There are quite a lot of rendering engines out there, especially raytracers, since it is possible to create a simple raytracer in one weekend. On the other hand, the modern raytracers are complicated and have a lot of techniques to generate “photorealistic” images. Many of these images cannot be distinguished from real photos – at least if you are not taking a close look at them.
This complicatedness results because still computers are slow, and you have to use proper heuristics and approximations to the reality. But it makes implementing and maintaining a raytracer more complicated, so I wonder if there is some project which tries to create a raytracer which is physically correct rather than fast. One could argue that this would not be usefull, since – as I already wrote – computers are too slow, and it would be better to focus on improving the current raytracers. On the other hand, this is what computer science is about in general.
Compare this to filesystems, where in the beginning you basically had data-slots which were numbered, and then 11-byte-filenames under DOS. Having 11 byte filenames is still better than just having 4 byte integers, its an approximation, a tradeoff between efficiency and convenience. But with larger and faster hard disks this became obsolete, and meanwhile, in modern filesystems, the lengths of filenames are just bound by “natural” boundaries like number-ranges, and in most filesystems a filename can have at least 1024 characters.
Compare this to executable formats. In the past people coded via the raw processor instructions, then via assembly languages, which makes it more convenient but takes more system resources, then compilers were invented which even produce less efficient code but help creating larger projects much faster. And meanwhile, we have scripting languages, intermediate code, etc., because it is simply fast enough in many cases, while being very convenient.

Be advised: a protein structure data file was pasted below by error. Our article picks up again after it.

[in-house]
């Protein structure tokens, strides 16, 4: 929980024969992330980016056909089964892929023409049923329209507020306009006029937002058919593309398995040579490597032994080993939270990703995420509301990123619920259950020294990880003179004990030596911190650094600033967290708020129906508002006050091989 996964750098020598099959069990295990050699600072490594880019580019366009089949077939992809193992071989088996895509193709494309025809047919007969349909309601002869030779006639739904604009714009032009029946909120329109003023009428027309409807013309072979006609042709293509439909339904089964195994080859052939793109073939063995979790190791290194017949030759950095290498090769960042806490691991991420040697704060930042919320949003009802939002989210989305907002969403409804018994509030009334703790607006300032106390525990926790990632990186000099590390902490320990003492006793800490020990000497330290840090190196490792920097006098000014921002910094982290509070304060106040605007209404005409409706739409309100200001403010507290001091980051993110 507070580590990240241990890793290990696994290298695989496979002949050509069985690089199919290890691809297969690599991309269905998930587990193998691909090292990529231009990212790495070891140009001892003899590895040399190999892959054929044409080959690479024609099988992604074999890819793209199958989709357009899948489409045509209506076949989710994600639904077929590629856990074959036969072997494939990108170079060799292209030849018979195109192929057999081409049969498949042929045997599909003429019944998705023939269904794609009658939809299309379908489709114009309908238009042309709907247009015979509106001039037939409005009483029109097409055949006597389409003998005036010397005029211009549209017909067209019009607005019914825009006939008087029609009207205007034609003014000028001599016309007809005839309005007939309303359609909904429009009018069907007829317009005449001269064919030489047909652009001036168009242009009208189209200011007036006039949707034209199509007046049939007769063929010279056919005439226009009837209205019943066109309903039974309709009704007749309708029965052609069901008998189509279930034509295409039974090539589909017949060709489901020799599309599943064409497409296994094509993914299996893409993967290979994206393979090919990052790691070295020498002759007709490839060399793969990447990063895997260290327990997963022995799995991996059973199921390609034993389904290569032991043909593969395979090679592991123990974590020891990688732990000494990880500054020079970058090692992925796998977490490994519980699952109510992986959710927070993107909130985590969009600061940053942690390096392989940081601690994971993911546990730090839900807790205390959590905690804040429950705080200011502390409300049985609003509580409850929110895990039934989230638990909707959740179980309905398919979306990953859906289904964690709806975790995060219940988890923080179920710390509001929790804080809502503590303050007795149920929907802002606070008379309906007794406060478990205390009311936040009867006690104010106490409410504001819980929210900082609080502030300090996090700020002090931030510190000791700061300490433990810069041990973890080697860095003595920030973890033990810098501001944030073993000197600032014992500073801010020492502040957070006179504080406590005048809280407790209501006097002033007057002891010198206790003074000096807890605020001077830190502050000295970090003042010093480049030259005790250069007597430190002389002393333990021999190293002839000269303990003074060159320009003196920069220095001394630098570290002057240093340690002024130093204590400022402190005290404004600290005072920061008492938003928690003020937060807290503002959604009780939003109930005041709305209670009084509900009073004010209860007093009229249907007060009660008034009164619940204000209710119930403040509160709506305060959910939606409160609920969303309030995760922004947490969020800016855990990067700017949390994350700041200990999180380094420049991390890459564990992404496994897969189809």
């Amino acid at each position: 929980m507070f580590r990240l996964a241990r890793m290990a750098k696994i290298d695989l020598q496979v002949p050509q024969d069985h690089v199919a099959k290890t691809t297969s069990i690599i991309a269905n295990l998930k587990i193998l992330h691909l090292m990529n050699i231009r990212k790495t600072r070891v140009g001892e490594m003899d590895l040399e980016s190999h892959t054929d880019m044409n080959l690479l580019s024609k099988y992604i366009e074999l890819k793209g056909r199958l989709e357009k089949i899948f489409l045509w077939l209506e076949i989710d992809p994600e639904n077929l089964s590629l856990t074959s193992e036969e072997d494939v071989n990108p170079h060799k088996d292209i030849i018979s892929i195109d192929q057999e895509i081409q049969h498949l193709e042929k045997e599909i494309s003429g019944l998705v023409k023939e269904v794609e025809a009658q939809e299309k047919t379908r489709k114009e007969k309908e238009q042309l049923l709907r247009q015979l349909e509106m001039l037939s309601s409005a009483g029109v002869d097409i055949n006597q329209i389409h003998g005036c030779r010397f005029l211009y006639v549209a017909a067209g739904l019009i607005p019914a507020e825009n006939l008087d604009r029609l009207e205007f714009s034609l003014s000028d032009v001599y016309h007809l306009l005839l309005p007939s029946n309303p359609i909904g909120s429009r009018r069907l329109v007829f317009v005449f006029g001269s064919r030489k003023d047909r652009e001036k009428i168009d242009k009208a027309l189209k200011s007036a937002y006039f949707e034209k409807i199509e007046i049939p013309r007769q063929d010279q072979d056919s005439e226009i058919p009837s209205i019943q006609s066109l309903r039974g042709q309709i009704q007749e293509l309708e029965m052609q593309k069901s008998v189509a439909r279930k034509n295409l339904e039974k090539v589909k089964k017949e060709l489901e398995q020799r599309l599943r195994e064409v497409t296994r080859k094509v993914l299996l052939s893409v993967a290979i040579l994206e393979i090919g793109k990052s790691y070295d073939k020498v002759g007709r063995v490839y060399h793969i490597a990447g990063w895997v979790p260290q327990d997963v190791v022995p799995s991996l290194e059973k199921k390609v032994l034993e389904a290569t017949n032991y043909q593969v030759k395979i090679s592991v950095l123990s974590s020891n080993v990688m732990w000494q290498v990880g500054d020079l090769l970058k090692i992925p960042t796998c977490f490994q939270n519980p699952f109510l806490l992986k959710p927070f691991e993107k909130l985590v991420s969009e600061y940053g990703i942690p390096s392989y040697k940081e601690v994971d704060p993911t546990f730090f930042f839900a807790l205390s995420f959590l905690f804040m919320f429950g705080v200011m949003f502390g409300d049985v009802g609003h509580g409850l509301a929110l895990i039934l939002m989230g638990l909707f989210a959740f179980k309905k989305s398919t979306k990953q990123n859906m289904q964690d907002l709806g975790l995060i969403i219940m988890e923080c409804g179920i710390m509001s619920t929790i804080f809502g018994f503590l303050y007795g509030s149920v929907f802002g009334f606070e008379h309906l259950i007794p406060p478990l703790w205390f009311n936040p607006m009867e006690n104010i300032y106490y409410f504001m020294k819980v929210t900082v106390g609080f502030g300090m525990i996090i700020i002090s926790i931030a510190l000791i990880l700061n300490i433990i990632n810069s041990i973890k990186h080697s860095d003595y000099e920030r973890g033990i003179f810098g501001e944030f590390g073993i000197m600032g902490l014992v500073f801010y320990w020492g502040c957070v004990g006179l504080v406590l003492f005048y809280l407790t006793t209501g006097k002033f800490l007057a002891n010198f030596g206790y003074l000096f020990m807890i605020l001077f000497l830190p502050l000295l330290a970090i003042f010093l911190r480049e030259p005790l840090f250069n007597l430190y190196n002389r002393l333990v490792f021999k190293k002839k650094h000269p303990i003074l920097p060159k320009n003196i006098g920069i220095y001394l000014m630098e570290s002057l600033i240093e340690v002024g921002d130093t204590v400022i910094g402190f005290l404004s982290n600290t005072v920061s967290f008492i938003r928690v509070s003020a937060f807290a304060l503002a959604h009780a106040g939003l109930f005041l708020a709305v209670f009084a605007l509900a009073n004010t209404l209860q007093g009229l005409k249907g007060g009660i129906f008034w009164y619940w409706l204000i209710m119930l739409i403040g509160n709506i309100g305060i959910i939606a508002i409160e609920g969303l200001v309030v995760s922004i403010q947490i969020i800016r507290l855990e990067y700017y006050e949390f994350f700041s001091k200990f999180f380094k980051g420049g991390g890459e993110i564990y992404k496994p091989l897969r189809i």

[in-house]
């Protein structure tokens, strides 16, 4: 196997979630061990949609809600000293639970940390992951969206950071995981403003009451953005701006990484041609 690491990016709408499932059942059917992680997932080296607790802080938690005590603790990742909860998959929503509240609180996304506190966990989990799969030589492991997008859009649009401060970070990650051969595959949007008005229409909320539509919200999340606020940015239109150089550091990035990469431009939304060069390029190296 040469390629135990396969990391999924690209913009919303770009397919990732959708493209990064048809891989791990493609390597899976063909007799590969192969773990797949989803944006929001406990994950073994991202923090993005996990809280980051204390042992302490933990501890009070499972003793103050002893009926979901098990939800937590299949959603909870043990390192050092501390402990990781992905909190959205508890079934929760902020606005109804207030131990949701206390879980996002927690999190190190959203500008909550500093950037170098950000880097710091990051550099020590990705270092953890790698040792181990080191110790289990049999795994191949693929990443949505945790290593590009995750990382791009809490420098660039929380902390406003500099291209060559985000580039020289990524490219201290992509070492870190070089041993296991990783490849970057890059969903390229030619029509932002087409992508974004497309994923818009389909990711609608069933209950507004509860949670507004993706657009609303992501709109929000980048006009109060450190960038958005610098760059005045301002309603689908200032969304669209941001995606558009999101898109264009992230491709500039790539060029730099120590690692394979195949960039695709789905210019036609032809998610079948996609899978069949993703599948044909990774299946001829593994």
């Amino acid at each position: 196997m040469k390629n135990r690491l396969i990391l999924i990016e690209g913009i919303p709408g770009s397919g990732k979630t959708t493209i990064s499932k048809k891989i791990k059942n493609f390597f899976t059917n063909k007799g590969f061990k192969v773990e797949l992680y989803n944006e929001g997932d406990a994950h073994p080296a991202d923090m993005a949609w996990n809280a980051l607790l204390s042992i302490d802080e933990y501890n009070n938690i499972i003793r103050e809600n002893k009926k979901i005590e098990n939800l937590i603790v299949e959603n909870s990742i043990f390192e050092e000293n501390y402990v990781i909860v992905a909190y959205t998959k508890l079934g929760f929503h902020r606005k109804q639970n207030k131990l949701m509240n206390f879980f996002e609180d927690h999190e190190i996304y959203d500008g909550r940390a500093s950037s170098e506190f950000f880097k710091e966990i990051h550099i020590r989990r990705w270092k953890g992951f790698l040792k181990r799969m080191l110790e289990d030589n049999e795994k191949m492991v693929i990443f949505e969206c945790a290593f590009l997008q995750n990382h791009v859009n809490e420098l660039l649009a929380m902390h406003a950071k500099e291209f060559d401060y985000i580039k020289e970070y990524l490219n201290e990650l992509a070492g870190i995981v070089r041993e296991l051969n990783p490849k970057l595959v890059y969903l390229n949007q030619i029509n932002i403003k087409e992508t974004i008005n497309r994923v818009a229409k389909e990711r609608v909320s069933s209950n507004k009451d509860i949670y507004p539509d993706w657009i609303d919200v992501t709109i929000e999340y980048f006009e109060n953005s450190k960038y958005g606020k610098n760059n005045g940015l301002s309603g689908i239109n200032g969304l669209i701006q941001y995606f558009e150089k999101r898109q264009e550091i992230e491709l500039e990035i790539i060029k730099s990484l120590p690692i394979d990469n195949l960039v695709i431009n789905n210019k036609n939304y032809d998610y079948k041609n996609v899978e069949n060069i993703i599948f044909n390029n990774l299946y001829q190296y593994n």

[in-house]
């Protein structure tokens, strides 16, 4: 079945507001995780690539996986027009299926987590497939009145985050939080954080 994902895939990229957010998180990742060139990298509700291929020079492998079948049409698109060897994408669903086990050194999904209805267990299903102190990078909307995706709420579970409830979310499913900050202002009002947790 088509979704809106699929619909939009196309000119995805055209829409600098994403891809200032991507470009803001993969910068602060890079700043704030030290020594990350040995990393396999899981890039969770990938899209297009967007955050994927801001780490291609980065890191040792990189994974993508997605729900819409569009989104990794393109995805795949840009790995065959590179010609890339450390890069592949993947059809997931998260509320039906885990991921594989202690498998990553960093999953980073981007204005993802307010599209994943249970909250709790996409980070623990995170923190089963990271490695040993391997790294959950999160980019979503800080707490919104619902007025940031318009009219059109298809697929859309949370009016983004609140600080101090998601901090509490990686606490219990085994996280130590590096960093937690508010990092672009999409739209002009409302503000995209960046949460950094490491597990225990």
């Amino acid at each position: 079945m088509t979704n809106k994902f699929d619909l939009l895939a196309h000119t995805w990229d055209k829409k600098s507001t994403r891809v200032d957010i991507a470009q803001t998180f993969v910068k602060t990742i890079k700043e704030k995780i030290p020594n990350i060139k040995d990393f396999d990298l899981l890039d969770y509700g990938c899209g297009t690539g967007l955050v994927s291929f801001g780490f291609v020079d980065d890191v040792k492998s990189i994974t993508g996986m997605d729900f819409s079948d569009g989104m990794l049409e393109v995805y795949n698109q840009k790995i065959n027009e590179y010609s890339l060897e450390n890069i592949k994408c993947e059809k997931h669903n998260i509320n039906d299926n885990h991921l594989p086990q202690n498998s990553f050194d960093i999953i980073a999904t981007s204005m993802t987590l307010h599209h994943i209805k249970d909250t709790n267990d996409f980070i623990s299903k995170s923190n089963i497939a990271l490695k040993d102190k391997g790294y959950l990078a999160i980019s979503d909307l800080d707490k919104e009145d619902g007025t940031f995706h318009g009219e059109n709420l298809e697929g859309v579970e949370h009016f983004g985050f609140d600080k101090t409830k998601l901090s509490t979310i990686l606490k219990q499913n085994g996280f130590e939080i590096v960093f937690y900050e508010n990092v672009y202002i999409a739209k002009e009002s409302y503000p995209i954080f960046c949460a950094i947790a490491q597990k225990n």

So in general, having approximations in the beginning is a good thing, but with approximations stacking on other approximations, systems can get complicated, and so, with the hardware becoming better, the acceptability of the tradeoffs accompaning with this stacking will decrease. And I think this is what will happen in the world of raytracers, too. While now, raytracing is one of the few practically relevant problems in this category of complexity, with multicore-processing and cloud-computing, the practical problems of raytracing already changed a bit. And I am sure they will change in the future, up to a degree that approximations dont make sense anymore in the kind they do now.
Having a raytracer that tries to be physically correct, including interference and optical quantum effects, would make it easier to create photorealistic graphics – because you wouldnt have to know about proper approximations – would also allow to generate artificial pictures (for example when adding materials that are not realistic), and – above all – would be interesting.
I already asked my former cg-lecturer about this, but he also didnt know if there is such a project. Maybe for some simulations in physics there is already a software doing this. I dont know, I didnt find one yet.